Active surveillance preserves quality of life for prostate cancer patients
March 21, 2017 | Craig Boerner
Faced with the negative quality-of-life effects from surgery and radiation treatments for prostate cancer, low risk patients may instead want to consider active surveillance with their physician, according to a study released Tuesday by the Journal of the American Medical Association (JAMA).
The Vanderbilt University Medical Center study led by Daniel Barocas, M.D., MPH, associate professor of Urologic Surgery, compared the side effects and outcomes of contemporary treatments for localized prostate cancer with active surveillance in order to guide men with prostate cancer in choosing the best treatment for them.
Surgery is considered by some to be the most definitive treatment, and there is evidence from other studies that it has better long-term cancer outcomes than radiation for higher-risk cancers, but it has more sexual and urinary side effects than radiation.
“Patients who were treated with surgery or radiation had side effects, while those who were managed with active surveillance, for the most part, did quite well,” Barocas said.
“It is best to avoid treatment if you have a prostate cancer that is safe to observe. This is why most doctors recommend ‘active surveillance’ for low-risk cancers,” he said.
Three-year survival from prostate cancer was excellent in the study at over 99 percent for patients regardless of whether they chose surgery, radiation or active surveillance. Barocas did caution that prostate cancer tends to be slow growing and patients would need to be followed for 10 years or more to find differences in mortality.
“This study shows that, despite technological advances in the treatment of prostate cancer, both surgery and radiation still have a negative effect on quality of life,” said co-author David Penson, M.D., MPH, Paul V. Hamilton, M.D., and Virginia E. Howd Professor of Urologic Oncology and professor and chair of the Department of Urologic Surgery.
“Certainly, if a man has low-risk prostate cancer, he should seriously be considering active surveillance as a reasonable way to go,” he said.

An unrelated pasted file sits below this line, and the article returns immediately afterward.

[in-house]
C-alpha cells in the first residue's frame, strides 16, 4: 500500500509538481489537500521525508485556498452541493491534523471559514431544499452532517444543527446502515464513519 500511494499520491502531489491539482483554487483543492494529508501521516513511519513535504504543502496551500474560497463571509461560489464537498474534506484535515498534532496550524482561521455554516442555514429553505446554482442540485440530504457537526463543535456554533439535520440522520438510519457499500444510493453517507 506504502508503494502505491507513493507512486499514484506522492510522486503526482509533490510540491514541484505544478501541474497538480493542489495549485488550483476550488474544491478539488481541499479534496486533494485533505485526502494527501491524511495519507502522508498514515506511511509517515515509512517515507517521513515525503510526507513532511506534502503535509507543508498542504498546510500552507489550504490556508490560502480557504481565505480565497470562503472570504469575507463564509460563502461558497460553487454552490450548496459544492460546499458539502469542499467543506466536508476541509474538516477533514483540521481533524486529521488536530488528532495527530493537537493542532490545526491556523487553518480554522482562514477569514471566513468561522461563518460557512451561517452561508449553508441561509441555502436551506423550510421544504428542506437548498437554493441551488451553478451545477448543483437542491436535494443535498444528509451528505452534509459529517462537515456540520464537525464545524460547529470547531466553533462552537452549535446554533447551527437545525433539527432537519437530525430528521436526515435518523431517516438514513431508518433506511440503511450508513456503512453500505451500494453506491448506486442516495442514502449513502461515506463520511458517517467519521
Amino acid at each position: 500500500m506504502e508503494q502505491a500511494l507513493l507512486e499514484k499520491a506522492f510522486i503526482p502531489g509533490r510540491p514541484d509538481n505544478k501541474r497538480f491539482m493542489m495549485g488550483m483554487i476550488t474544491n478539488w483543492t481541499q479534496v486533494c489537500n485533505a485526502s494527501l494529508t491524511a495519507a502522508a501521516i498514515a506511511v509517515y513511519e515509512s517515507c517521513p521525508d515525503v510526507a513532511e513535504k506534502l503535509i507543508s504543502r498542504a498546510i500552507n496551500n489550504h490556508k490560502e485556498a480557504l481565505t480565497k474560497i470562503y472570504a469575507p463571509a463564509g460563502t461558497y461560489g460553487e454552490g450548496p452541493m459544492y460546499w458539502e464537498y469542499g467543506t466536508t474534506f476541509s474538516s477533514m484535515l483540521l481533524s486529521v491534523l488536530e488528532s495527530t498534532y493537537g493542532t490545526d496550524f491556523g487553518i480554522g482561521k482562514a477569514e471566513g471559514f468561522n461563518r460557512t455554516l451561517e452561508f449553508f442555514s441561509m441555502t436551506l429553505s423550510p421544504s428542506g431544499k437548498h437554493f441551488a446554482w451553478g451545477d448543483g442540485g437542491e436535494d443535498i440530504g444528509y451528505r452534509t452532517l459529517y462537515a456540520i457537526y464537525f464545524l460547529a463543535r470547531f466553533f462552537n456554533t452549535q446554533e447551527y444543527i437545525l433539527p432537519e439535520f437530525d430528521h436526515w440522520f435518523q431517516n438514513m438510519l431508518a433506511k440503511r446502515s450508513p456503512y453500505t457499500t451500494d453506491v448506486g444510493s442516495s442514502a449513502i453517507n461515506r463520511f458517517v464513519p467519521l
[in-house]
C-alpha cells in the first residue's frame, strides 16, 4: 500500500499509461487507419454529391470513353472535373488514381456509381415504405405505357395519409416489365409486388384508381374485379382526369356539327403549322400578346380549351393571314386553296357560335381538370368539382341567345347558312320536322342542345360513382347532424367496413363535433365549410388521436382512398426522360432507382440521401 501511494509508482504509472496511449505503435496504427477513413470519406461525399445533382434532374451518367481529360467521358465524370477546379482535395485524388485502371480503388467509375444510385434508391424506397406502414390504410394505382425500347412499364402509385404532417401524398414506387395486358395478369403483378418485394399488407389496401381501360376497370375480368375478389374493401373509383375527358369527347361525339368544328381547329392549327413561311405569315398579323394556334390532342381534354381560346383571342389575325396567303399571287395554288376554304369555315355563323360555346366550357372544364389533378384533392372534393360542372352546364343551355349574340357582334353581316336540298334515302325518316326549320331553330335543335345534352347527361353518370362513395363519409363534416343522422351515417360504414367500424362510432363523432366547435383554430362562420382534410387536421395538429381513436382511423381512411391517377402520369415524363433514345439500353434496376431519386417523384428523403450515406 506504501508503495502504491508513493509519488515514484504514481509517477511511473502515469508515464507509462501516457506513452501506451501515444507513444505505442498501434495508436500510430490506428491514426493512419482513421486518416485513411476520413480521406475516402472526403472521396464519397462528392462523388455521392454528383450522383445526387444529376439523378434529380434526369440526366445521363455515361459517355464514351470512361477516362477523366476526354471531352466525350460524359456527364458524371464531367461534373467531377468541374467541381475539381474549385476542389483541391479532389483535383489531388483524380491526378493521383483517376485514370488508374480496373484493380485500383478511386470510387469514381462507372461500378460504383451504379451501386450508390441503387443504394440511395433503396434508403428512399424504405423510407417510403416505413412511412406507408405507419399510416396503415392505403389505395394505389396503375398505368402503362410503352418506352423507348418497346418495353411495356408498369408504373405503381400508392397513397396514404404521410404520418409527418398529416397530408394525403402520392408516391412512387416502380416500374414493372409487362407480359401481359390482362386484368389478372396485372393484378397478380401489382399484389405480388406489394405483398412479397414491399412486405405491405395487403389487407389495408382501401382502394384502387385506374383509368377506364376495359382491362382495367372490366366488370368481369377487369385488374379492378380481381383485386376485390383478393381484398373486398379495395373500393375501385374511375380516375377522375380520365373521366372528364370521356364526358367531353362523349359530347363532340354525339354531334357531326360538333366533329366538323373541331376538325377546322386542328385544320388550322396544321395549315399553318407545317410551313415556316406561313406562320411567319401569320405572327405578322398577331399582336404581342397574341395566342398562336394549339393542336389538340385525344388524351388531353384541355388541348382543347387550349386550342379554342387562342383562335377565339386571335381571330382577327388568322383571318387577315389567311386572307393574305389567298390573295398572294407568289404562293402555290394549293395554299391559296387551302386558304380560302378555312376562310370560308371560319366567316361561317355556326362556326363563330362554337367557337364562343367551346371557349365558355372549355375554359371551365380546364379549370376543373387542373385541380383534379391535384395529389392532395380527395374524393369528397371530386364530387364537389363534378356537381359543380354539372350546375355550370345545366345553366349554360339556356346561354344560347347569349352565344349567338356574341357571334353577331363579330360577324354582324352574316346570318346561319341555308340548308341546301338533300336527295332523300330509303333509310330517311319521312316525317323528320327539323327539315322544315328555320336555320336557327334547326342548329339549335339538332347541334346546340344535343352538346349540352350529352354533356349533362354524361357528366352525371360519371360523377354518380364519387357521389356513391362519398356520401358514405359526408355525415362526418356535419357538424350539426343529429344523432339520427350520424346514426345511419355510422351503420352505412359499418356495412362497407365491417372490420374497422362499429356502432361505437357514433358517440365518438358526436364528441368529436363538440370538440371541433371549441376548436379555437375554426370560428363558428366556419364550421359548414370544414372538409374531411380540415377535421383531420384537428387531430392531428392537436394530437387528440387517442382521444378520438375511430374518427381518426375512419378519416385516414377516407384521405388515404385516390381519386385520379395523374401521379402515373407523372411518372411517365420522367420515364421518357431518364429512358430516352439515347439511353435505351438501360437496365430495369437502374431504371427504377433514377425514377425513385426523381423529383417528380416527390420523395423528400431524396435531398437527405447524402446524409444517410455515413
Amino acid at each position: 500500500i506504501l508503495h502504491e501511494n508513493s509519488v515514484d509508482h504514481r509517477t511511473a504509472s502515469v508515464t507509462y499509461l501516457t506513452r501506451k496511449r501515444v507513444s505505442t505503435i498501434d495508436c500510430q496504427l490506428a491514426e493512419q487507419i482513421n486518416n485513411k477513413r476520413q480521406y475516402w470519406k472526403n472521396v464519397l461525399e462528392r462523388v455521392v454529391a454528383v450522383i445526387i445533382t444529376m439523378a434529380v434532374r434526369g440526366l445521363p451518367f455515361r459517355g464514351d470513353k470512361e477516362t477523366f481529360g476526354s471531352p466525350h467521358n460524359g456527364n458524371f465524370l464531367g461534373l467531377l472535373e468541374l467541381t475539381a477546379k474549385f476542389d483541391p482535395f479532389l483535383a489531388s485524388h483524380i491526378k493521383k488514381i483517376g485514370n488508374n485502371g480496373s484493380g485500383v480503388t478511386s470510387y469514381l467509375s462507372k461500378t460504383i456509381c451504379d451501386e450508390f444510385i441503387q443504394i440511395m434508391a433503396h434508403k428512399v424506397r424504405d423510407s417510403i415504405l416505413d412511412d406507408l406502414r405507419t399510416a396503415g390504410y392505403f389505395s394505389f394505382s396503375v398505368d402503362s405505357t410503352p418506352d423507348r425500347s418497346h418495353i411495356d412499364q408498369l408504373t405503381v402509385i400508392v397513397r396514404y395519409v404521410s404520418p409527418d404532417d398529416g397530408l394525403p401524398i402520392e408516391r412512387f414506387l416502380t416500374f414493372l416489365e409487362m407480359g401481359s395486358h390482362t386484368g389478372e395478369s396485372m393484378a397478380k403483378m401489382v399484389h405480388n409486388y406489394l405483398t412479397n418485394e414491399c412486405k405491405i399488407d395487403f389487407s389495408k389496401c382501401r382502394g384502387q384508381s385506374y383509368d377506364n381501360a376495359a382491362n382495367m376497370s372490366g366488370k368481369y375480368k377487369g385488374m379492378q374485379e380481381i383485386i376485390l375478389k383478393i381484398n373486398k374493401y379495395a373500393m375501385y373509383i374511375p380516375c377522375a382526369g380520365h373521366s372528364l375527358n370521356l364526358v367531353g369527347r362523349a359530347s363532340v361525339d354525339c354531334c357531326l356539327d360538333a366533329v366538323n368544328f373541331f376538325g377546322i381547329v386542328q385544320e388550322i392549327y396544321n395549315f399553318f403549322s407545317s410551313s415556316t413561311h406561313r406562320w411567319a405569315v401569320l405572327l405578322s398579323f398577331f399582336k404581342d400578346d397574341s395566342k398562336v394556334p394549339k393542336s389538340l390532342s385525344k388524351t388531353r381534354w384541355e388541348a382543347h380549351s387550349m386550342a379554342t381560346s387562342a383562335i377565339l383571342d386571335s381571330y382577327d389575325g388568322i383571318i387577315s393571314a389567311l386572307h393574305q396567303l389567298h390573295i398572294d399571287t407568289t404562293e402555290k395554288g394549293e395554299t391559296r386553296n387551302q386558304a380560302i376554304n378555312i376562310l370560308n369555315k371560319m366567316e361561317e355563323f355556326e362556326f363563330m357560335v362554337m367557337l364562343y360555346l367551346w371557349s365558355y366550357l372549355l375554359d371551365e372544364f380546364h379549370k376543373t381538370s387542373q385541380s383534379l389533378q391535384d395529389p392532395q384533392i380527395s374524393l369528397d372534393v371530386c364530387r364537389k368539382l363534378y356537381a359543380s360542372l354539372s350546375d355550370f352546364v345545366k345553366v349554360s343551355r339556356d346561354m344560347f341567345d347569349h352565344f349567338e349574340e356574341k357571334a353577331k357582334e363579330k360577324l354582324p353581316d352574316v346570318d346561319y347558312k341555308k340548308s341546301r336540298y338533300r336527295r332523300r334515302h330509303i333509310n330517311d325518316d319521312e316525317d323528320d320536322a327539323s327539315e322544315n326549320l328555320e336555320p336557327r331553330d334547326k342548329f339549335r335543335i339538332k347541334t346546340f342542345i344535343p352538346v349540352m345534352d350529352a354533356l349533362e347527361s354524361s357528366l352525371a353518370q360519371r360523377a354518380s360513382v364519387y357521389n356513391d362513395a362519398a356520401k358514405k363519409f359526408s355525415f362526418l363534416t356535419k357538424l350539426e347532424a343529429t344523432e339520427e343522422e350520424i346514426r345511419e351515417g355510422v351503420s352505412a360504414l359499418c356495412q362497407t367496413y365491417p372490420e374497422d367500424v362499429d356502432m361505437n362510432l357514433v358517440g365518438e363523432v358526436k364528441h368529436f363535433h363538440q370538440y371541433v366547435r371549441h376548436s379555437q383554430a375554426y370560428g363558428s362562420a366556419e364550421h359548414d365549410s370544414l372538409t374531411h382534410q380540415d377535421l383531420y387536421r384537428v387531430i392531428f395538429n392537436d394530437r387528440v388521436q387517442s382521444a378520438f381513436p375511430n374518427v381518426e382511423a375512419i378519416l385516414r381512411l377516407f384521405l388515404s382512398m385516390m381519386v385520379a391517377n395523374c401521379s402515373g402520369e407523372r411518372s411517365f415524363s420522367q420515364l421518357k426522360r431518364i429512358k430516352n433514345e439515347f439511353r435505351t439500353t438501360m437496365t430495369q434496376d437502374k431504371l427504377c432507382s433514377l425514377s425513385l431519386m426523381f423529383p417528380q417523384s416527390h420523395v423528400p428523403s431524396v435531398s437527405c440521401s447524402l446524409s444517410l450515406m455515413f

Erectile dysfunction and urinary incontinence were more common in men treated with surgery than radiation when studied three years after treatment, although the difference in sexual dysfunction was only apparent in patients with excellent baseline function.
“Urinary incontinence was reported as a moderate or big problem in 14 percent of men three years after surgery compared to 5 percent of men who had radiation,” Barocas said.
“Men who had radiation reported more problems with bowel function and hormone side effects compared to men who had surgery, but these differences were only seen within the first year following treatment,” he said.
The authors also reported that:
• Surgery was associated with fewer urinary irritative symptoms, like weak urine stream or urinary frequency, compared to active surveillance.
• Radiation patients had similar urinary irritative symptoms to men on active surveillance, which is an improvement from previous studies with older radiation techniques.
• None of the treatments had an impact on general quality of life, such as the ability to do activities of daily living, emotional health and energy or vitality.
Funding for the study was provided by grants 1R01HS019356 and 1R01HS022640 from the Agency for Healthcare Research and Quality; UL1TR000011 to the Vanderbilt Institute of Clinical and Translational Research from the National Center for Advancing Translational Sciences; and 5T32CA106183 from the National Institute of Health and the National Cancer Institute (Dr. Tyson). Research reported in this article was partially funded through a Patient-Centered Outcomes Research Institute (PCORI) award CE12-11-4667.